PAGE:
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One of the most striking demonstrations of intermolecular forces is the tension at the surface of a liquid. The effect of surface tension is seen everywhere; small objects like a metal paper clip that is denser than water does not submerge, and seeds and insects can float or freely move on the water surface.

At the liquid interface, the attractive forces between molecules are mainly in the direction of the bulk and parallel to the surface, whereas there are only little attractive forces between the liquid and the vapor molecules due to the low density of the vapor. The resulting force pulls the liquid towards the center and causes it to contract to form the smallest possible surface.

The surface free energy is defined as the energy required to increase the surface between vapor and liquid by one unit surface, expressed in mJ/m2 or erg/cm2. The surface free energy is equivalent to a line tension acting in all directions parallel to the surface, which is called surface tension and is usually epressed in mN/m or dyne/cm. The surface tension and surface free energy are numerically and dimensionally identical for liquids but not for all solids because solid surfaces do not necessarily assume an equilibrium shape, thus, the surface energy of a polymer in its solid state can be (much) larger than in its liquid state.
The surface tensions of liquids and solids can not be obtained in the same manner; liquid surface tensions can be directly measured, for example by measuring the force required to pull a metal ring out of a liquid, whereas solid surface tensions have to be derived indirectly, for example from contact-angle measurements using semiempirical equations. In the case of liquids, the measured values are usually independent of the specific technique used, provided an equilibrium between the vapor and liquid is established, whereas the tension of a solid depends on the choice of liquids and equations.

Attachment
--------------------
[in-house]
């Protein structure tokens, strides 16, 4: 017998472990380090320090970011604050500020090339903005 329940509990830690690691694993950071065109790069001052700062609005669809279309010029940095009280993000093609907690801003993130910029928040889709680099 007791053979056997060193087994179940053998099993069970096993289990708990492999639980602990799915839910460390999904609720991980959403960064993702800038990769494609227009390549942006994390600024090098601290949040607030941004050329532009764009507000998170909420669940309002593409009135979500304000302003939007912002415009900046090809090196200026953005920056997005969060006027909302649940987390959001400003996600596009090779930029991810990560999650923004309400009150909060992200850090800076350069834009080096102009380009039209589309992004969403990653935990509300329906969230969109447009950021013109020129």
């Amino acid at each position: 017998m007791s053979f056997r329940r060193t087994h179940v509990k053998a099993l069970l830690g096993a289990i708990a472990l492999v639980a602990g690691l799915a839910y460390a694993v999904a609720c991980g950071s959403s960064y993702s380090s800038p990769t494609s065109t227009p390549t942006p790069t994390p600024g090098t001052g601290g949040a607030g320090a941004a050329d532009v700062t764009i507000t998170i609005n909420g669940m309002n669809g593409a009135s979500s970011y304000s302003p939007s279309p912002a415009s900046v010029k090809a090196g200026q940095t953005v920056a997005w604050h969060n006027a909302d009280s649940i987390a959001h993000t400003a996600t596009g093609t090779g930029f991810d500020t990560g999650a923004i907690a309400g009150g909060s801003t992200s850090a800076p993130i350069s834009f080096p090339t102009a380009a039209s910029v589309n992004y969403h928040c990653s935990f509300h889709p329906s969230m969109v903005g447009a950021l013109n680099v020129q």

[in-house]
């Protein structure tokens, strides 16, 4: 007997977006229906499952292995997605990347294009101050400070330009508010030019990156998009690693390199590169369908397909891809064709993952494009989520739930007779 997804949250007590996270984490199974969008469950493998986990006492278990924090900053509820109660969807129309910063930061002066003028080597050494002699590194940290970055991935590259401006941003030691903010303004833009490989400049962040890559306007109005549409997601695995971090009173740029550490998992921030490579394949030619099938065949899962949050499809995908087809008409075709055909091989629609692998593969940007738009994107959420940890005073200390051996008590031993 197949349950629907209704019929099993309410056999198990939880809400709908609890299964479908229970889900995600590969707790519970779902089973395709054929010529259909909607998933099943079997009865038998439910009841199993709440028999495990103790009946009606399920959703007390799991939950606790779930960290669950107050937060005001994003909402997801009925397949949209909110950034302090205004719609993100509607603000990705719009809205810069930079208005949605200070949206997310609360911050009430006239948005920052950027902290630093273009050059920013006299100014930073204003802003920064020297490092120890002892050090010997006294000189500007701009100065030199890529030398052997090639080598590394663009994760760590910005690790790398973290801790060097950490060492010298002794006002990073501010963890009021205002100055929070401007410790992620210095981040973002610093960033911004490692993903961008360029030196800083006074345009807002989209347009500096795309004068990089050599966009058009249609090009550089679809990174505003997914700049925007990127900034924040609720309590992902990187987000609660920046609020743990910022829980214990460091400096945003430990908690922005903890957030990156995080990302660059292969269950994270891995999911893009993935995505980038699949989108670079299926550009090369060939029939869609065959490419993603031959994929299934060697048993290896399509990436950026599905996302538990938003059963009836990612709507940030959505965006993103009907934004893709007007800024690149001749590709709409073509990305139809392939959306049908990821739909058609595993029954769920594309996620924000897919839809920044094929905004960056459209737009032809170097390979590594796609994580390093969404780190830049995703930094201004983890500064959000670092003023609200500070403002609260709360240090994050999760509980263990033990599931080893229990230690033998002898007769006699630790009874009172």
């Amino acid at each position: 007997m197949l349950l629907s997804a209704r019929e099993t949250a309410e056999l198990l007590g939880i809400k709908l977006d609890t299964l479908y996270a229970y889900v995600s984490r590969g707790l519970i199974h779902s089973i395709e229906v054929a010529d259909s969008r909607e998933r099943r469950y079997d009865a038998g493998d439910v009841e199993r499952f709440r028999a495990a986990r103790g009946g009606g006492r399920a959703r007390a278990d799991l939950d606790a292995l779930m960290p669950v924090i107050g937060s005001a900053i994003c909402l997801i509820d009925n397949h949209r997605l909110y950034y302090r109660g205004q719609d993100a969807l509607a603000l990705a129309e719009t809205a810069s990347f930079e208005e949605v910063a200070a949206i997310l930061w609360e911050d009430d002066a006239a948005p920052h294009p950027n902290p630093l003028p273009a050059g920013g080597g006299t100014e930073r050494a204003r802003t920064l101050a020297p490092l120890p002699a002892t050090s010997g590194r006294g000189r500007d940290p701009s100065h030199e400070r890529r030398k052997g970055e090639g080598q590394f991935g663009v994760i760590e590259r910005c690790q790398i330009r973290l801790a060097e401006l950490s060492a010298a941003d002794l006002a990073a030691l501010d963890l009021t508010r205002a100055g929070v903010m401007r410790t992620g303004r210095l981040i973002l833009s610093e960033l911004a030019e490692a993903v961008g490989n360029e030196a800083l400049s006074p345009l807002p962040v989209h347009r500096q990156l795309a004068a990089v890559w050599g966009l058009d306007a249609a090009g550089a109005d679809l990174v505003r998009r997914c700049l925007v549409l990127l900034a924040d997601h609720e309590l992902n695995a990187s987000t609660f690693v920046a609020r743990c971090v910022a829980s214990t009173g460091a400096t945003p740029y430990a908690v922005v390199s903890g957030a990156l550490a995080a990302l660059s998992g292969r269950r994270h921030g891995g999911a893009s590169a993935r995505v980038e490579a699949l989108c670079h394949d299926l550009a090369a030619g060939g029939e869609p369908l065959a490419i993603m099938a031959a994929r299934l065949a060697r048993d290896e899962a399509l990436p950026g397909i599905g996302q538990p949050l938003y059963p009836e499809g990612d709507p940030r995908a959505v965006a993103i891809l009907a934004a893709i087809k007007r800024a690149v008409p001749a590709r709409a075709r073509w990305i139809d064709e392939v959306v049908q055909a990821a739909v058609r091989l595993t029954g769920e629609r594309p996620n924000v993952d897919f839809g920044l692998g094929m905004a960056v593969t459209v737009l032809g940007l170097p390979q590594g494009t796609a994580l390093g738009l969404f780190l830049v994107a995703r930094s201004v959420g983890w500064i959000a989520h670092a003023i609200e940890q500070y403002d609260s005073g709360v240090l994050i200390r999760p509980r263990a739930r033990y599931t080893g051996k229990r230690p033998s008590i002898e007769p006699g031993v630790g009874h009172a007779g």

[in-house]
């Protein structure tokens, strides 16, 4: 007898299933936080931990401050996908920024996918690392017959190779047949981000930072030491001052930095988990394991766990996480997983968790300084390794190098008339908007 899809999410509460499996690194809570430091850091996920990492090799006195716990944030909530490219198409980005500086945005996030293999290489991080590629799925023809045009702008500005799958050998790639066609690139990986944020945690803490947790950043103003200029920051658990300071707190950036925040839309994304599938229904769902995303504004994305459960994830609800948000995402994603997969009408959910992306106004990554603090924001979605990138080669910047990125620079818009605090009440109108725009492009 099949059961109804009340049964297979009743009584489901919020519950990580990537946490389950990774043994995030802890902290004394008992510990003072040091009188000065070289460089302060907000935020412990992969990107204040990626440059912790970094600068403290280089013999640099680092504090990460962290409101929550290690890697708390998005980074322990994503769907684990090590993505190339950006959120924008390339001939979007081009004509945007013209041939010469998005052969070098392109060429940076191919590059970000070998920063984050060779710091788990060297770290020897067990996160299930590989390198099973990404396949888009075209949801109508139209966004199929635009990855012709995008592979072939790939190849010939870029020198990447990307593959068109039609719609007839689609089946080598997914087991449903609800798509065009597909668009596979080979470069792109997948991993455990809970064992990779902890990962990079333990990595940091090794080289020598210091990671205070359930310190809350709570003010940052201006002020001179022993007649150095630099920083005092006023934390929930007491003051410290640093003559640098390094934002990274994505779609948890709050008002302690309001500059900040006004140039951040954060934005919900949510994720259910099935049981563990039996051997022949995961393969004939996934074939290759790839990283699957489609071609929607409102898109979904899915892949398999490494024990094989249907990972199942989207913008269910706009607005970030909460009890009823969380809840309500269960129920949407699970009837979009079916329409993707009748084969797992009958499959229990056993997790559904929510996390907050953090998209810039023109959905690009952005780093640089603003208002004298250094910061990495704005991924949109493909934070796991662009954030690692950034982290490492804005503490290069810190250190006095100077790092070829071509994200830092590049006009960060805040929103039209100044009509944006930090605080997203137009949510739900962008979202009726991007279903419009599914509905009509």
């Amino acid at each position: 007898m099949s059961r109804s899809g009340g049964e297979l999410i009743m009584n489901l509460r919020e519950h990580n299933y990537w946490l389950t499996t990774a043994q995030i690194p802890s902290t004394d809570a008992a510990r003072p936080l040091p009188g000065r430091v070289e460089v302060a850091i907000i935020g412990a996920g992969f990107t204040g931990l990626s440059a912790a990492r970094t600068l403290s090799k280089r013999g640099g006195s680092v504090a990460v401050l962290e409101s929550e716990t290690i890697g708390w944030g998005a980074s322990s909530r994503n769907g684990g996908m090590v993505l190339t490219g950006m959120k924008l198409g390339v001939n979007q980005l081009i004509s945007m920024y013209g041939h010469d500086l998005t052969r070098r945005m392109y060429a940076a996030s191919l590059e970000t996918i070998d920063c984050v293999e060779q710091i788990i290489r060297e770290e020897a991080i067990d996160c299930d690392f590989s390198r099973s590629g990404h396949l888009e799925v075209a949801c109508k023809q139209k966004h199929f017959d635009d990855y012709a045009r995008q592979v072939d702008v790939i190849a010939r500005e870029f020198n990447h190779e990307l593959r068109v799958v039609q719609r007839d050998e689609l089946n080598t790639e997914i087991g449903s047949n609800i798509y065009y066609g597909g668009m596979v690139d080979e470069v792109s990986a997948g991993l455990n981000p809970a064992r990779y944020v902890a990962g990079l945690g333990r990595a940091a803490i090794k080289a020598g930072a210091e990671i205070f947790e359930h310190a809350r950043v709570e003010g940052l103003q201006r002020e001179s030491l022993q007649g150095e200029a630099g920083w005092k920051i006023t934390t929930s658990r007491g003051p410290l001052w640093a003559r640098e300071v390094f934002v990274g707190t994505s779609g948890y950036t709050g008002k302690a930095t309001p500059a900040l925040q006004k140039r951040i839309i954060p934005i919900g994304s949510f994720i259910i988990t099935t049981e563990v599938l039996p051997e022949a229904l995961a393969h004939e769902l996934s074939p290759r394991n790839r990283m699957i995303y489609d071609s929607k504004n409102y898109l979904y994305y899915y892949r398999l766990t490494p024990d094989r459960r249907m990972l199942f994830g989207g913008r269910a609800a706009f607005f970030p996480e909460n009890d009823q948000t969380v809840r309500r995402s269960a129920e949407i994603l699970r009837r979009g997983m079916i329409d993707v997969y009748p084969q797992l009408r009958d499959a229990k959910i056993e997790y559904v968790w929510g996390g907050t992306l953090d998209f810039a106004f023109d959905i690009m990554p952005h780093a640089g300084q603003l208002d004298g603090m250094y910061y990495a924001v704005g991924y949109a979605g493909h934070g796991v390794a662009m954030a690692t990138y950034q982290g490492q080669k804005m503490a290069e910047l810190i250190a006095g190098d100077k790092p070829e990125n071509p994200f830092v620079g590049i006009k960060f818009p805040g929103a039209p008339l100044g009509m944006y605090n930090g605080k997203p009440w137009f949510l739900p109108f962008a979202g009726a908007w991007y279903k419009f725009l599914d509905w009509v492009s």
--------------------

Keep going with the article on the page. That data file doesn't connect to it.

Since the surface tension is caused by intermolecular forces, it is directly related to other physical properties derived from intermolecular forces, such as internal pressure and cohesive energy density (ecoh). According to Hildebrand and Scott (1950) and others a simple relation between surface tension and cohesive energy density exists:

γlA ecoh · Vm1/3

in which A is a constant and Vm is the molar volume of a molecule or polymer repeat unit. Another simple relation between cohesive energy density and surface tension was suggested by Krevelen.1 It reads

γl ≈ 3/4 ecoh2/3

Both equations give reasonable estimates for non-polar and polar liquids. However, in the case of hydrogen-bonded liquids large discrepancies between the measured and predicted surface tensions are observed. Koehnen et al.2 (1975) postulated that the interactions responsible for liquid-vapor surface energy do not involve the breaking of hydrogen bonds. They suggested following equation:2

γlA (epolar + edisp) · Vm1/3

or expressed in terms of partial solubility parameters

γlAp2 + δd2) · Vm1/3

where epolar and edisp are the partial cohesive energy densities due to dipole-dipole and dispersion forces. Koehnen et al. tested this relation for a large number of liquids and found that it fits practically all substances with a correlation coefficient of 0.99.